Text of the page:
The Key to Disarming The Attack

     

When you go into a negotiation that has a high probability of being combative, these are the strategies for overcoming those points of contention. In fact, most of the approach stems from ignoring your natural inclinations to right the wrongs, explain the why, and promise to make sure the other side won’t have to experience the irritation ever again.

 

The hardest part of swinging the tide in your favor when dealing with an aggressive situation is not going on the defensive. If you have ever found yourself saying “well that is because…”, “our system works that way due to…”, “Our industry dictates that the response to the problem is…” or any version where you explain the purpose or process of why something happened, you, in fact, are on the defensive.

 

Those times you go into a negotiation where you are fully expecting the other side to come out guns blazing. Either because that is their natural approach to negotiation or because you are aware of “bad blood” that may or may not have been caused by you. If you don’t plan to execute specific tactical empathy/EQ approaches, you are taking a long way around. Sometimes negotiations don’t even start off that way, you may be dealing with someone or a group that is seemingly cordial, and the communication takes a turn for the worse. You have to be able to adapt in the moment.

 

Everyone we meet in a negotiation has a plan of attack. If you go into an interaction thinking the other side has only one reason for being there, then you are painfully mistaken. Reasons for coming to the table are always more than what appears on the surface, even though financial gain may seem like the only motivator. There is always more to be had, even if that more is somehow tied to ego or pride. Many of you have already discovered a satisfied ego is often more important than a satisfied bank account. Consistently crossing that bridge has been the big hurdle.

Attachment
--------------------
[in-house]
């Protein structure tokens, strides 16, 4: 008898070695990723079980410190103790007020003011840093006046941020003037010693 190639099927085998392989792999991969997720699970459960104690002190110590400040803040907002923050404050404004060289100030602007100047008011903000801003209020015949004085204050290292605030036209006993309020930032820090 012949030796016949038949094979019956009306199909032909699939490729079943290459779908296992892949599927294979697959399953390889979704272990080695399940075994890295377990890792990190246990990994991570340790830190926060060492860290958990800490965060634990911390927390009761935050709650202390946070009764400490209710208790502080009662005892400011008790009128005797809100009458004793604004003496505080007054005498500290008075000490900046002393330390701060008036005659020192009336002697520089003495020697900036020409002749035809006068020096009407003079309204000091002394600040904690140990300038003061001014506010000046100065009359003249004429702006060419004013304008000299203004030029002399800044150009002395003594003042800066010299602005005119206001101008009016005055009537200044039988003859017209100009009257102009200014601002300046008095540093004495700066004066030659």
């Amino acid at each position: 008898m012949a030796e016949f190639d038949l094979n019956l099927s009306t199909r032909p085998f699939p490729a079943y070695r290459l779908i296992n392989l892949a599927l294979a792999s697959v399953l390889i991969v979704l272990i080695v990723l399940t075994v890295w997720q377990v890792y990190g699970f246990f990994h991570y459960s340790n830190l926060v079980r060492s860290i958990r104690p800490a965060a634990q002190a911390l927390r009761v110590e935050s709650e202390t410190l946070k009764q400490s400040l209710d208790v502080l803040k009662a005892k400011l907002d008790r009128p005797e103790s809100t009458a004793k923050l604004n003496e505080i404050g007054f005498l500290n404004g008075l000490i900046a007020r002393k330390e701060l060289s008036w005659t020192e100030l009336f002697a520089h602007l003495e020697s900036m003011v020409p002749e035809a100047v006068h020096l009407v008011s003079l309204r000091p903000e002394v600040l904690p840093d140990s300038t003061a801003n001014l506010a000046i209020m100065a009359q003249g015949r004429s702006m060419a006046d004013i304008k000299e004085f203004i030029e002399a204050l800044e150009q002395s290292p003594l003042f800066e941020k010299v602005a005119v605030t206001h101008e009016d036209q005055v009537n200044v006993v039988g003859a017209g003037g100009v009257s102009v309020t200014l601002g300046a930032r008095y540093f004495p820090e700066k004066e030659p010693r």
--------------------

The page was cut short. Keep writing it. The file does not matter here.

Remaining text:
If we take a real honest look at the reasons the other side would take a particular position, outside of how you feel, you can start to form individual statements connected to their reasoning. What Black Swan often refers to as “Making Your List.” Even if your only information going into an interaction is cold, you can start to draw lines between what they may want and why.

 

At one time or another, you have probably even experienced an ultimatum type offer. It may be something the other side says out of desperation. On the surface, it looks like they are trying to pin you into a corner to make a decision when at the core it's a sign of an attempt to get a deal done. Take it or leave it offers wouldn’t be proposed by a side that has already entirely made up their mind to walk away.

 

In Chris’s book “Never Split the Difference” we refer to this approach of beating them to their own justifications as an accusations audit. Crafted tactically you can summarize a position before they get a chance to say it. Not only indicating that you have a full understanding but consequently removing all the justification for cementing themselves over a specific position. A great example of this is Chris Voss's NPR interview on buying his car. To get his counterpart to continue to lower the price he continually stated how the truck he was buying was worth even more than what he was willing to pay for it, leaving the poor car salesmen on the other side of the table with nothing to justify why Chris should pay more for the truck. The reasoning for why the car should be sold for more than what Chris wanted to spend had already been said. Chris beat him to the punch.